In the evening I do what I always do and that is look at BirdGuides to see what has been seen in our local area - and I couldn't believe what it was telling me. 122,600 Redwings over Crosby Marine Park between 0730hrs and 1430hrs, surely that was a mistake?? But it wasn't! I'm pretty certain that is the highest single site count of Redwings ever made in this country. Just two miles due south of Crosby is New Brighton, and due south is precisely the direction that enormous number of Redwings were going. We know from previous experience that most migrating thrushes (and other passerines) come down that coast past Formby and Crosby then turn south-west along the north-wirral coast, as indicated on the map. On the 19th it is likely that many did indeed do that but many may also have continued into the River Mersey whilst others dispersed across Wirral. It's easy to be wise after the event but how great it would have been to have had migrant watchers all day placed at New Brighton, Leasowe Lighthouse, Red Rocks and Thurstaston to give us accurate counts of this exceptional migration and monitor the flight paths, but sadly that wasn't the case.

There was one other site in Cheshire where an accurate count was made, this was at Hale Head on the north shore of the Mersey Estuary and a well known migrant hot spot. Birds were counted between 0915hrs to 1125hrs with a total count of 11,427 Redwings. It was known that birds had been flying over since dawn and were still coming over when the counter had to leave so a conservative estimate of the day's total would be to at least double that number. But note those 20,000+ will have been in addition to those counted at Crosby and Thurstaston, as you can see from the map.

The majority of Redwings we see in this country breed in the vast forests of northern Russia. In the autumn they head south-east and on Tuesday 18th October large numbers must have been using southern Norway as a staging post, no doubt feeding up before heading south. That evening conditions were perfect for a southerly migration, clear with a light northerly winds. As they took to the air they started showing on the weather radars as shown in the maps below - by 8pm the Redwings, for that is what most of them were, covered an astonishing 50,000 square miles of southern Norway and they were starting to head out into the North Sea.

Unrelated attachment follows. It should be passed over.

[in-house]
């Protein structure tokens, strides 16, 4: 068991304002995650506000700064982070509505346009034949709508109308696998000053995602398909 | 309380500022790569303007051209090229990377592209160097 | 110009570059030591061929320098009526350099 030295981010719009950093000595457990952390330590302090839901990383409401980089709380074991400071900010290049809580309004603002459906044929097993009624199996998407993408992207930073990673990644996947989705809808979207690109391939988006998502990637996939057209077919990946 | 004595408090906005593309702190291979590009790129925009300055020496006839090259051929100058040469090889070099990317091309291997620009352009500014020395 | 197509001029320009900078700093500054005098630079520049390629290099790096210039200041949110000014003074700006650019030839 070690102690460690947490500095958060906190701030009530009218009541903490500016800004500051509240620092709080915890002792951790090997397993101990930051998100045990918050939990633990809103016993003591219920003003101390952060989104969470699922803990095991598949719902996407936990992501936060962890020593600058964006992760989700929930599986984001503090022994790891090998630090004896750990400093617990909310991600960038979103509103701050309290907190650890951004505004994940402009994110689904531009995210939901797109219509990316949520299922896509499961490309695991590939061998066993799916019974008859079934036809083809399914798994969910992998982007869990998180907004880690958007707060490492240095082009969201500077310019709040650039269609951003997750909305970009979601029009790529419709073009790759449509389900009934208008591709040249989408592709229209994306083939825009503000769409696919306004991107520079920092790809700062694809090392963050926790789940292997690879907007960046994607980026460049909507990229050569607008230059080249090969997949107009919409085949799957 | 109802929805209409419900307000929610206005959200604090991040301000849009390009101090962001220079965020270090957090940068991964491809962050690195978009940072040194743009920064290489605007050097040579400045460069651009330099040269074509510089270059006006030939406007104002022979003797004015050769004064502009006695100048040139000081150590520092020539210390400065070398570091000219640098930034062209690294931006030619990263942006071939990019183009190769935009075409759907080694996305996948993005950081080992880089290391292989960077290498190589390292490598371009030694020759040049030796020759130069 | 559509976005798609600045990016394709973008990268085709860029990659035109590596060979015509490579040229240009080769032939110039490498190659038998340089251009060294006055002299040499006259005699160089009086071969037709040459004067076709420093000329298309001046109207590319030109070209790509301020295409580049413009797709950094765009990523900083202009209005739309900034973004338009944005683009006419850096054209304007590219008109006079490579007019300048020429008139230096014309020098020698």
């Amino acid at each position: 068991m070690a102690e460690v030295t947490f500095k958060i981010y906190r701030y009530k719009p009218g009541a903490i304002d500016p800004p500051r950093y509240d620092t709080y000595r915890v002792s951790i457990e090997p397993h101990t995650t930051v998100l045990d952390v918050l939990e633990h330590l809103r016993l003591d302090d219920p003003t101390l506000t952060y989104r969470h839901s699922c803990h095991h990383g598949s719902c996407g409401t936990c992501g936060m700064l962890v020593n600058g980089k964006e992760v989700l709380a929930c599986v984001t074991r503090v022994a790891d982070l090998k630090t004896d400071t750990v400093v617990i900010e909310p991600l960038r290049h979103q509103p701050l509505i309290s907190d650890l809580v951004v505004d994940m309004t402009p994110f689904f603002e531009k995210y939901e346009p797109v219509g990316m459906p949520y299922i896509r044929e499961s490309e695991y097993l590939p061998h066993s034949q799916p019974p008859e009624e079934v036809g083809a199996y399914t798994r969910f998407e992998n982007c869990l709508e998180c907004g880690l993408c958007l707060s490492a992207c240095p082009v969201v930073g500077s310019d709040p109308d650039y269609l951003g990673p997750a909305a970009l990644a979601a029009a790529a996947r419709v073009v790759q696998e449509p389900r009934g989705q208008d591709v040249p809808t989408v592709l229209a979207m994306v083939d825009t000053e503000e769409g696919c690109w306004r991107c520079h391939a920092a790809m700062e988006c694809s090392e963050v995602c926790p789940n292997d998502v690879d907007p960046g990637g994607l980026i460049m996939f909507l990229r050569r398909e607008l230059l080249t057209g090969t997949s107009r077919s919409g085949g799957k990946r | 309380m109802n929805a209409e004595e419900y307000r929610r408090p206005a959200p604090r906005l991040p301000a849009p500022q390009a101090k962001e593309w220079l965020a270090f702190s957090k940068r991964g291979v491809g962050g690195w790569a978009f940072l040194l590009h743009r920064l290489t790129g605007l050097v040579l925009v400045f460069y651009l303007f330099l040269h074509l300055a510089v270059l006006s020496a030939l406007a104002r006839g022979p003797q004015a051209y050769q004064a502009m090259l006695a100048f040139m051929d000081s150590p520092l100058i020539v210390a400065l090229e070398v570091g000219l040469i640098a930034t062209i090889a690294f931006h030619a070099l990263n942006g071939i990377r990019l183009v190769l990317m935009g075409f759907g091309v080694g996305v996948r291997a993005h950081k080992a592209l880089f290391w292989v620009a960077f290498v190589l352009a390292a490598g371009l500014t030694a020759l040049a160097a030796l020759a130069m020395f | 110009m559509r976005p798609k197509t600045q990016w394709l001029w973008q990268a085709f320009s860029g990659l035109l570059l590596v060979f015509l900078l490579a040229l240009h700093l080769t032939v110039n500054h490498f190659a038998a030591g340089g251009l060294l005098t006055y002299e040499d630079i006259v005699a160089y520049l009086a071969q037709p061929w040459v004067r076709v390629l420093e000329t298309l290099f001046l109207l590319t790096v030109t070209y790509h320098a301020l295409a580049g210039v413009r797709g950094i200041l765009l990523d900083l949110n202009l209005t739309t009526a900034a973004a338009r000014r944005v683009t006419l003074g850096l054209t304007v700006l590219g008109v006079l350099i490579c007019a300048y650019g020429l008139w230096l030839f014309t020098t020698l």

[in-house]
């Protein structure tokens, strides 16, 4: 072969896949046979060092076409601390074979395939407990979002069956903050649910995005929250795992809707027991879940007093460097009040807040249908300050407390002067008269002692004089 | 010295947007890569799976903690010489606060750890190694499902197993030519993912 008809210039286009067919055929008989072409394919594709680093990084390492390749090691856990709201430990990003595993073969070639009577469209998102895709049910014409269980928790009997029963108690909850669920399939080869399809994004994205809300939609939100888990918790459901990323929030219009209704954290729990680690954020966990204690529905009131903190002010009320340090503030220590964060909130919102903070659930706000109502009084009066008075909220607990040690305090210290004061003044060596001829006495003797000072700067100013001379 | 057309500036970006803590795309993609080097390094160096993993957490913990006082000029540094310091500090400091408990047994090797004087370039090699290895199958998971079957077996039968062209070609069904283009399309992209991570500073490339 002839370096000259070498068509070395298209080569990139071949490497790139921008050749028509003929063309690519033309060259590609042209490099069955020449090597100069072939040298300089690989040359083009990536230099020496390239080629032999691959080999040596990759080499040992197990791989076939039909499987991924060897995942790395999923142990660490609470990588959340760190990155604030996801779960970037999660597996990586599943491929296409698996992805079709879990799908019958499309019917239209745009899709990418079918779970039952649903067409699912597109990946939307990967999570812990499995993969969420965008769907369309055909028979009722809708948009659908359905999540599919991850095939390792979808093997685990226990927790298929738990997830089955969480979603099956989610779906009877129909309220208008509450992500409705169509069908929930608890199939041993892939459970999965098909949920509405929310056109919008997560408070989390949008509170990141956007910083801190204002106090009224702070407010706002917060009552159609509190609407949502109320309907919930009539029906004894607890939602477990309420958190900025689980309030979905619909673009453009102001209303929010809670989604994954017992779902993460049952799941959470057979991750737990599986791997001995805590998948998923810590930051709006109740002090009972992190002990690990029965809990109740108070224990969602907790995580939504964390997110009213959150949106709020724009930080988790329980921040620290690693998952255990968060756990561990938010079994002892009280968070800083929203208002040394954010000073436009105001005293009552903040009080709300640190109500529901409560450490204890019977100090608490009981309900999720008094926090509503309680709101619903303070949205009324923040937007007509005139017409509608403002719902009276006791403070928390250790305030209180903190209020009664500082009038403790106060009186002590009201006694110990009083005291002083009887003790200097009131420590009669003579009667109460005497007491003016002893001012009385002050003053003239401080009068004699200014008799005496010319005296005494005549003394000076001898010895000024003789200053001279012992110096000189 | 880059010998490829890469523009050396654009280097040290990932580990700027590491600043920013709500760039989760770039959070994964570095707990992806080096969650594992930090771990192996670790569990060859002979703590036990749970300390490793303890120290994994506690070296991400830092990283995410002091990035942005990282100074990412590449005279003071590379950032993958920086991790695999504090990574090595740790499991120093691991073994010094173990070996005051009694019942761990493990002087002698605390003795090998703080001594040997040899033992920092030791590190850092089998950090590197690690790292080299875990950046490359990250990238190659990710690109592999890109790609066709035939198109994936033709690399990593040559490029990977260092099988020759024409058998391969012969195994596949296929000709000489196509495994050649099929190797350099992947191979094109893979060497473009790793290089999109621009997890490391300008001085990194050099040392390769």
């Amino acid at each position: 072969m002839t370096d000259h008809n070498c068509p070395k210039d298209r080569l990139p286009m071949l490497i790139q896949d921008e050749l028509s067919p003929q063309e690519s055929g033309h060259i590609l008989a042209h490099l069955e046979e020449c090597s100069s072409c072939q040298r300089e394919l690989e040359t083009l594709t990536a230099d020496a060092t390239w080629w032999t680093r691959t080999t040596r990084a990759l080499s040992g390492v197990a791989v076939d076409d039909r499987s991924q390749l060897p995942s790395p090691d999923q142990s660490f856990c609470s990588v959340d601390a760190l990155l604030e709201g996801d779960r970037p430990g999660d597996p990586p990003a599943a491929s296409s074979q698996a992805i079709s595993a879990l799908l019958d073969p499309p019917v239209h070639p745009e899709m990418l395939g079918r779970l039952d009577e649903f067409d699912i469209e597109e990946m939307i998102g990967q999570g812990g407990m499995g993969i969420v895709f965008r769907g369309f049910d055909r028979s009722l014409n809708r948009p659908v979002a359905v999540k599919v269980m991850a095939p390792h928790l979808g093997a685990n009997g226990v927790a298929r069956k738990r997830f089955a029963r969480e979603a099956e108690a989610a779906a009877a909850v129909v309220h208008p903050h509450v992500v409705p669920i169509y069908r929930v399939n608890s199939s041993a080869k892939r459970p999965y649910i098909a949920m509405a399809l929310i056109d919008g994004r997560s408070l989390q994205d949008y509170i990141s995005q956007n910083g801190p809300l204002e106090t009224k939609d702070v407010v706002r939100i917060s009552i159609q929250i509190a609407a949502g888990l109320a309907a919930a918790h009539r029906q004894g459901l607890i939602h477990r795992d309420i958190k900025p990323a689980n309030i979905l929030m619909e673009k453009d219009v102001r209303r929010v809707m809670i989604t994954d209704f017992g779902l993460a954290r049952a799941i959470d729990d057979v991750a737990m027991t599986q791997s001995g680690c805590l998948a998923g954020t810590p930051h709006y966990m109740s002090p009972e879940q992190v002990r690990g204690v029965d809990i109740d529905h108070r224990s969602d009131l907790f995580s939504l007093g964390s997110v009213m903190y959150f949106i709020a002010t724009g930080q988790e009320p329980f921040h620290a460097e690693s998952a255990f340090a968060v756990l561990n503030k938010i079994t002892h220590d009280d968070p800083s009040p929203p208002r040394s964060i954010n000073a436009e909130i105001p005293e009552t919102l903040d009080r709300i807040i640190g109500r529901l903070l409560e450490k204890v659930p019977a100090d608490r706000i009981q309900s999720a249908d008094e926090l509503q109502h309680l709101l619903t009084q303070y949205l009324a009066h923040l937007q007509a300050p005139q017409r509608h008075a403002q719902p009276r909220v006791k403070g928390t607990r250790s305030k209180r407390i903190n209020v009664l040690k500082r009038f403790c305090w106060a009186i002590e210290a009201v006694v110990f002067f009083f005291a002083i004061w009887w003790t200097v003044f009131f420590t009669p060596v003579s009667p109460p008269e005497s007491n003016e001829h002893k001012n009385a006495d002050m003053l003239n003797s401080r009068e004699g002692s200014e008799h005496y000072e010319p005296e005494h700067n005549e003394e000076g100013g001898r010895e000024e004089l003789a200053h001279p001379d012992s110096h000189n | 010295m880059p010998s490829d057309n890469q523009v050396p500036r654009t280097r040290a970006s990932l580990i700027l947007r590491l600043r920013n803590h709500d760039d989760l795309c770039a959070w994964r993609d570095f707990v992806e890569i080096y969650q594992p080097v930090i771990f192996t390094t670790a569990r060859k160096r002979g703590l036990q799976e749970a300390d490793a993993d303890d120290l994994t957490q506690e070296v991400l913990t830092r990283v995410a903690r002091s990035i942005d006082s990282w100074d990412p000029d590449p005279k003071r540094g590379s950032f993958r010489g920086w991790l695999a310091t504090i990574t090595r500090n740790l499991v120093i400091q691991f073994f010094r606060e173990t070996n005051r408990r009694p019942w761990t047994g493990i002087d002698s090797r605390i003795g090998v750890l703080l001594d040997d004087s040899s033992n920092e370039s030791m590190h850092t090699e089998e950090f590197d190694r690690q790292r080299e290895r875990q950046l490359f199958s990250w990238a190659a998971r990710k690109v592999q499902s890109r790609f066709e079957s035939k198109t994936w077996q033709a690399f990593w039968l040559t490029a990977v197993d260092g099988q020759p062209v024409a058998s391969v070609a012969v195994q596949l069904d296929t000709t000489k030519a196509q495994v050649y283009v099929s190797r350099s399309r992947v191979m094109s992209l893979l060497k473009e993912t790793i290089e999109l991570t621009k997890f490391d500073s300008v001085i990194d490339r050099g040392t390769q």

Weather Radar in southern Norway and Sweden. The blue areas are migrating birds.@vogeltrekinfo.

All the following day (19th) the Redwings were recorded flying south right down the eastern North Sea coast from northern Netherlands to France with several sites reporting record numbers including 214,838 at Den Haag and 350,080 at Westenschouwen. But as they left Norway many also ended up in the UK blown there by a fresh easterly wind. Over 4,000 were identified by their nocturnal flight calls that night coming in off the North Sea at Jarrow, County Durham, and it's likely that it was along that coastline most of them made their landfall. By dawn the large majority where all heading south in a relatively small area, inside the square shown on the map below.  Records were being broken all over that area including 43,000 at Ryther in North Yorkshire, 31,670 at Lytham on the Ribble Estuary whilst 18 miles inland of the Ribble 66,000 flew over Winter Hill and 18 miles south of the Ribble we had that massive count at Crosby.